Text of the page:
August 13, 2018: European Journal of Vascular and Endovascular Surgery
https://www.readbyqxmd.com/read/30115046/persistent-synovial-inflammation-plays-important-roles-in-persistent-pain-development-in-the-rat-knee-before-cartilage-degradation-reaches-the-subchondral-bone
#6
Takashi Hoshino, Kunikazu Tsuji, Hiroaki Onuma, Mio Udo, Hiroko Ueki, Masako Akiyama, Kahaer Abula, Hiroki Katagiri, Kazumasa Miyatake, Toshihumi Watanabe, Ichiro Sekiya, Hideyuki Koga, Takeshi Muneta
BACKGROUND: The major complaint of knee osteoarthritis (OA) is persistent pain. Unlike acute inflammatory pain, persistent pain is usually difficult to manage since its pathology is not fully understood. To elucidate the underlying mechanisms of persistent pain, we established 2 different inflammation-induced arthritis models by injecting monoiodo-acetic acid (MIA) into the joint cavity and performed integrated analyses of the structural changes in the synovial tissue and articular cartilage, sensory neuron rearrangement, and pain avoidance behavior in a rat arthritis model...
August 16, 2018: BMC Musculoskeletal Disorders
https://www.readbyqxmd.com/read/30114347/takayasu-arteritis-an-update
#7
Gökhan Keser, Kenan Aksu, Haner Direskeneli
Takayasu arteritis (TAK) is a challenging chronic, granulomatous, large-vessel systemic vasculitis, mostly due to difficulties in early diagnosis and assessing actual disease activity. Since there are no specific diagnostic laboratory tests, biomarkers, or autoantibodies, many patients experience considerable delay in diagnosis. Remembering the possibility of TAK together with the use of acute phase responses and appropriate imaging studies may be helpful for early diagnosis. Since there may be discrepancies between systemic and vascular wall inflammation, using only acute phase responses is not reliable in assessing current disease activity...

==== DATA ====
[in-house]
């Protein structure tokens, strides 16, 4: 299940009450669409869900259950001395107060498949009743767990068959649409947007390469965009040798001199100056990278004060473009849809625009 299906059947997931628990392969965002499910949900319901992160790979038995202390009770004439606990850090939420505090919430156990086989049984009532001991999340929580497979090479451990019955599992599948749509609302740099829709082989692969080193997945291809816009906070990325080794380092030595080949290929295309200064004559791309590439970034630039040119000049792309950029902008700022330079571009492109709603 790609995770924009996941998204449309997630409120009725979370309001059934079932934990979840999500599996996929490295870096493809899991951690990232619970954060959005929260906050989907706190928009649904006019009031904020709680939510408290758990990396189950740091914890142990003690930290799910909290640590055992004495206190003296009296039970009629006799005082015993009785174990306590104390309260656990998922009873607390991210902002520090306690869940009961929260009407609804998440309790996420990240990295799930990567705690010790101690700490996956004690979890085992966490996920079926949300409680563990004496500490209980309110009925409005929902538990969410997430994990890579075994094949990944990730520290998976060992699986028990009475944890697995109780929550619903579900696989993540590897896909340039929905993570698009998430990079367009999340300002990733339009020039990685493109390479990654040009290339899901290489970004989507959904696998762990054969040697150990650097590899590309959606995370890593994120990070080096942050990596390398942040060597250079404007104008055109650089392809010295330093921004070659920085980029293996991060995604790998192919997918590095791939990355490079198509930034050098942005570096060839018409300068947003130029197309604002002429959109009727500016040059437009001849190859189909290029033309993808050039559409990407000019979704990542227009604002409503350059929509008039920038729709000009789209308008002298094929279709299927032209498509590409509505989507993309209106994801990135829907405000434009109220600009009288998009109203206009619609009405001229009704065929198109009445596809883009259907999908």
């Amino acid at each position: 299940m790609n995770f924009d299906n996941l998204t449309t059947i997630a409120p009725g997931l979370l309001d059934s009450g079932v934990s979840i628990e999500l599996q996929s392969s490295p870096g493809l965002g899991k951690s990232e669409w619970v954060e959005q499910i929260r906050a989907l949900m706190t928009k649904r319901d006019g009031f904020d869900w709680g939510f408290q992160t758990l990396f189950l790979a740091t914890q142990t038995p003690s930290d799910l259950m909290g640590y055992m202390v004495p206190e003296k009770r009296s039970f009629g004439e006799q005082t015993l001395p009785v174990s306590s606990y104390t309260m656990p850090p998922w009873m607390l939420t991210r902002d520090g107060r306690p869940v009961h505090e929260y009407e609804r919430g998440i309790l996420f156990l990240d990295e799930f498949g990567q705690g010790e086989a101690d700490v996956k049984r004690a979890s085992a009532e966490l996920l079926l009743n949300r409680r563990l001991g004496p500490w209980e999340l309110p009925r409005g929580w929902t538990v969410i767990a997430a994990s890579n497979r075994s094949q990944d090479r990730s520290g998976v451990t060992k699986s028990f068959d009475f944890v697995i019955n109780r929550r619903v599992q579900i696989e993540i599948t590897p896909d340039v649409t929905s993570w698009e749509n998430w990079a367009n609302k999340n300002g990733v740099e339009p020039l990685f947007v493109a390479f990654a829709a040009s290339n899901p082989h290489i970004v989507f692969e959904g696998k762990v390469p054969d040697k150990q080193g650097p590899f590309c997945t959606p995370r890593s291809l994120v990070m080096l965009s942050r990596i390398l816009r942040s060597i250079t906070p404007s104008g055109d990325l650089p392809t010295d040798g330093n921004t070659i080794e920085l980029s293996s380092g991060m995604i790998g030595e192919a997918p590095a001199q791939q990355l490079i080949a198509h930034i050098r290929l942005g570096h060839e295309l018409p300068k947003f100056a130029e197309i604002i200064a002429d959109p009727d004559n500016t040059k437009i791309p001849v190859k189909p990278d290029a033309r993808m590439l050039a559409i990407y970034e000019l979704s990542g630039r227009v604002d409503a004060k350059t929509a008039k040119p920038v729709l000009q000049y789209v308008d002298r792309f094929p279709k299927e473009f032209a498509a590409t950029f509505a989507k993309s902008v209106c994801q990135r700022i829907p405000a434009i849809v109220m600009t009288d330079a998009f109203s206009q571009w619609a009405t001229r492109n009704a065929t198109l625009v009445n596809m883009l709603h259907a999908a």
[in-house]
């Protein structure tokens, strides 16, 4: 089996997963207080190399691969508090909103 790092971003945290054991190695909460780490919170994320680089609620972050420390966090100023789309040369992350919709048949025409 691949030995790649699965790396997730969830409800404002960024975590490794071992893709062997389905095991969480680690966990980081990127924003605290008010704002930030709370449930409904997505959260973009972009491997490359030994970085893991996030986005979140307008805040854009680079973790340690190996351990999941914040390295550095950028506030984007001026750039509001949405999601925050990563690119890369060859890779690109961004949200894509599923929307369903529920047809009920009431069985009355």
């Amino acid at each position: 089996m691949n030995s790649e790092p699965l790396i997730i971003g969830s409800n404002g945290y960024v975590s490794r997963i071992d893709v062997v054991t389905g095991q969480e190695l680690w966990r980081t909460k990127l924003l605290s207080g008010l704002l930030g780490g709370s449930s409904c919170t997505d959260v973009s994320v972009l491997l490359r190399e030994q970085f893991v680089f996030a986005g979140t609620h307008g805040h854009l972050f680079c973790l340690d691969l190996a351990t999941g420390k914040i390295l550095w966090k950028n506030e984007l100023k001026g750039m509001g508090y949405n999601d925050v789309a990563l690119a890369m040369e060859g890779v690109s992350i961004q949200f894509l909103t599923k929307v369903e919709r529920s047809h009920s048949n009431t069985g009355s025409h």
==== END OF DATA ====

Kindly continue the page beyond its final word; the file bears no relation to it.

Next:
August 16, 2018: Turkish Journal of Medical Sciences
https://www.readbyqxmd.com/read/30114278/ppar%C3%AE-is-reduced-in-the-airways-of-non-cf-bronchiectasis-subjects-and-is-inversely-correlated-with-the-presence-of-pseudomonas-aeruginosa
#8
Lucy D Burr, Geraint B Rogers, Alice C-H Chen, Steven L Taylor, Simon D Bowler, Rebecca L Keating, Megan L Martin, Sumaira Z Hasnain, Michael A McGuckin